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ELISA reader theory


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#1 SusanneInSwitz

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Posted 28 January 2011 - 07:17 AM

Can anyone explain to me why the readings on ELISA readers are considered linear from zero to up to OD 2 or 3 (give or take a couple % variance at the tail ends) when the Beer-Lambert law states that you are only in the linear range of an absorbance reading between 0.2 and 0.8 OD?

At least that's what the manufacturers say!!

#2 Gerard

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Posted 28 January 2011 - 02:02 PM

The statement that the Beer-Lambert law states a reading only in the linear range of an absorbance reading between 0.2 and 0.8 OD is correct isn't right, it states that in very diluted samples the concentration is linear to the absorbance.
This means that the range in with you can use the law depends on the molar absorbtion from the solution, with a high molar absorbtion the maximal absorbance of a solution can be much higher then in a solution with a low molar absorbtion.
Ockham's razor
Pluralitas non est ponenda sine necessitate
-- "You must assume no plural without necessity".

#3 SusanneInSwitz

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Posted 28 January 2011 - 02:44 PM

Thanks for that info, so it works because the chromogenic Substrates used have a high molar absorption?

Do you have a link or book reference for that? just to be able to make my point.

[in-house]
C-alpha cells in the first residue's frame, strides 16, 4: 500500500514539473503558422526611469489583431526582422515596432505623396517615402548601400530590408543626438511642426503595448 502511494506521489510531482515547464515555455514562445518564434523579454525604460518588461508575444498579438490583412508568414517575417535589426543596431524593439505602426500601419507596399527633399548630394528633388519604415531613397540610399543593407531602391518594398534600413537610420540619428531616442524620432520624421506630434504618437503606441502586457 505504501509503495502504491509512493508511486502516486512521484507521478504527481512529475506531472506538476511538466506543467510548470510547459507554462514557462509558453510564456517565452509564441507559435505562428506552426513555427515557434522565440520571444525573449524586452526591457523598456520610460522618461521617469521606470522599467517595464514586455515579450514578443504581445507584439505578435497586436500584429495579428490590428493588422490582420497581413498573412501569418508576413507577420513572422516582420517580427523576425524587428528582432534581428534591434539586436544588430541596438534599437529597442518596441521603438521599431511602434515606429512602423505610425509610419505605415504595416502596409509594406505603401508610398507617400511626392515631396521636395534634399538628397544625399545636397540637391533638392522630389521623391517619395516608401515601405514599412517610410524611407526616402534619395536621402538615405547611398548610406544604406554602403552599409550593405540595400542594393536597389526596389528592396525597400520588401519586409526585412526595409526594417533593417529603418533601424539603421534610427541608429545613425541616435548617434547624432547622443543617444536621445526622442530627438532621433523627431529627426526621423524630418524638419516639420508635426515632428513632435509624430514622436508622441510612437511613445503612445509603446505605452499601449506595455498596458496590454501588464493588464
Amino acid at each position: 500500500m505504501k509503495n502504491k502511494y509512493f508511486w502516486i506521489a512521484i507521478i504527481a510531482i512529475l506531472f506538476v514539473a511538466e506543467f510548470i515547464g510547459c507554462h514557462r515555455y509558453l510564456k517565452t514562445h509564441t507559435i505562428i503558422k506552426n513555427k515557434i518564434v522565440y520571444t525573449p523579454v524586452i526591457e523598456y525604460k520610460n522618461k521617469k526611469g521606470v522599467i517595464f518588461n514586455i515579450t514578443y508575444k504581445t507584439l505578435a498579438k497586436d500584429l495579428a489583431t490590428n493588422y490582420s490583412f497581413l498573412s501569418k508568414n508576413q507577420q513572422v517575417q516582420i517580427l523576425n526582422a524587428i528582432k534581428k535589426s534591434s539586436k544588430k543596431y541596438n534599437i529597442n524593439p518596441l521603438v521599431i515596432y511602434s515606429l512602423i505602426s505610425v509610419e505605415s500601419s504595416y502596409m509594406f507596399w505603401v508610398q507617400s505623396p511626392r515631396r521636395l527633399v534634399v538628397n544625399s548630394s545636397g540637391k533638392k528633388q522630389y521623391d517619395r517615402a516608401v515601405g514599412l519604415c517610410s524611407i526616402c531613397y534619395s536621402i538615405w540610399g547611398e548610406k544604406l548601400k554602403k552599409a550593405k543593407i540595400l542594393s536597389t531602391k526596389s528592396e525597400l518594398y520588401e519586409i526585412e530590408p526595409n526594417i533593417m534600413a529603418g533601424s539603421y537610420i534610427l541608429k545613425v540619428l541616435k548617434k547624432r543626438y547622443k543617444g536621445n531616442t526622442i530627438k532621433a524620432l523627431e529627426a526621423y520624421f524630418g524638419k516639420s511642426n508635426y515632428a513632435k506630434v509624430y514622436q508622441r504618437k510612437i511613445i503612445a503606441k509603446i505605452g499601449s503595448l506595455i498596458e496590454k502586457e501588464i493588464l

#4 Gerard

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Posted 29 January 2011 - 05:39 AM

Thanks for that info, so it works because the chromogenic Substrates used have a high molar absorption?

Do you have a link or book reference for that? just to be able to make my point.

Yes that's right and no I don't have a link or a book because it is simple reasoning.

What I didn't mention is the origin from the statement that the absorbance should be read between 0.200 en 1.000, this comes from the earlier photometers these were equiped with a analog logaritmic scale and tube amplifier. The ampliflier had a significant noise in the lower region and therefor the reading was less reliable in the lowerpart of the scale and a analog logaritmic scale is hard to read accurate above the 1.000
Ockham's razor
Pluralitas non est ponenda sine necessitate
-- "You must assume no plural without necessity".




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